One of the most overlooked ways in which histamine tolerance can be improved is through the stabilisation of blood sugar levels. In the scientific literature, it is well-established that there is a bi-directional relationship between blood sugar control and histamine levels. This means that unstable blood sugar can increase histamine levels, and that we should reduce sugar intake and also make sure we have balanced meals with protein, fat and fibre rich carbohydrates at each meal.
Foods To Add In Or Increase When You Have Hay Fever
Some foods are anti-histamine foods and disrupt or block histamine receptors in your immune system, helping to reduce allergy symptoms. These include foods that contain the plant chemicals quercetin and beta carotene, and those high in vitamin C (see below)
Local honey also may be helpful because, although it contains trace elements of pollen, over time it may help your body become more familiar with the pollen entering your system and therefore reduce the inflammatory response it makes.
Quercetin containing foods: Onions, garlic, goji berries, asparagus, all berry fruits, apples, kale, okra, peppers, plums and red grapes.
Beta carotene containing foods: Sweet potato, carrots, butternut squash, red and yellow peppers, apricots, peas, broccoli, dark leafy greens like kale, and romaine lettuce.
Vitamin C containing foods: Blackcurrants, blueberries, peppers, kale, collard leaves, broccoli, kiwis, mango, courgettes, and cauliflower.
What To Drink
Drink plenty of water. Keeping well hydrated is helpful for all aspects of health. In the case of hay fever, it helps thin the mucous membranes in your nasal passages and reduces that ‘blocked up’ feeling.
Green tea is packed full of antioxidants, which are helpful for the immune system generally. It also contains a compound called EGCG, that is capable of blocking a key receptor involved with triggering an allergic reaction.
Ginger tea has been shown to help reduce allergic reactions by lowering your body’s IgE levels (the antibody involved in the specific immune reaction associated with hay fever).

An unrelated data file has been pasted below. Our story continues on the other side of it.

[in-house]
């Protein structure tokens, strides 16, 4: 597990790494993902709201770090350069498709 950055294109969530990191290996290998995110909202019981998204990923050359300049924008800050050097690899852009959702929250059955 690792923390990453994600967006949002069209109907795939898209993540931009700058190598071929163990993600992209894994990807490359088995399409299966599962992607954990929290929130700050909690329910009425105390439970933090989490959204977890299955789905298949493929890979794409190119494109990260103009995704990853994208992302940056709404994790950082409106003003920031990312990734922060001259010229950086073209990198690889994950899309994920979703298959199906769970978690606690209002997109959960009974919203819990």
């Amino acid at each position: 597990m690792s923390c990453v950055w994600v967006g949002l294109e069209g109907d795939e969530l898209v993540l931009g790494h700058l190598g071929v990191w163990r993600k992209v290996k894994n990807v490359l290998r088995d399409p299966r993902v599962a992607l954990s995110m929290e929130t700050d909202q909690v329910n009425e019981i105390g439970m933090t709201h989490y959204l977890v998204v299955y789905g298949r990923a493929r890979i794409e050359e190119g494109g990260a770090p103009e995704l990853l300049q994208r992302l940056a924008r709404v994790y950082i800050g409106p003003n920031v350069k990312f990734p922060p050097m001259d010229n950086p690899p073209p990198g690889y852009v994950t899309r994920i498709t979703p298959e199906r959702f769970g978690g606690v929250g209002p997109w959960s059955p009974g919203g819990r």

Peppermint tea is worth trying because peppermint contains menthol, a natural decongestant that may help improve sinus symptoms.
Add nettle tea to your shopping list for its ability to relieve inflammation of the upper respiratory tract and ease nasal congestion, sneezing and itching.
An Anti-inflammatory Approach
Hay fever is an inflammatory condition and may be further helped by including other types of food that calm the inflammatory response. Top of the list are foods containing anti-inflammatory omega 3 fatty acids, which I often recommend to clients struggling with any inflammatory condition. These include all types of oily fish (like salmon, trout, sardines) as well as flaxseed and walnuts.
Coconut oil or milk is also anti-inflammatory due to being rich in medium-chain triglyceride (MCT’s) and can be used in cooking and baking or added to smoothies.
As well as adding flavour to your food, herbs like parsley, sage, thyme, oregano and basil have anti-inflammatory properties as do many spices, including turmeric, ginger, cardamom, cinnamon, clove, fennel and nutmeg.
While the main problem for hay fever sufferers is the pollen itself, you may also find that hidden food intolerances are making matters worse. I offer a range of testing options at my clinic if this is something you would like to investigate further.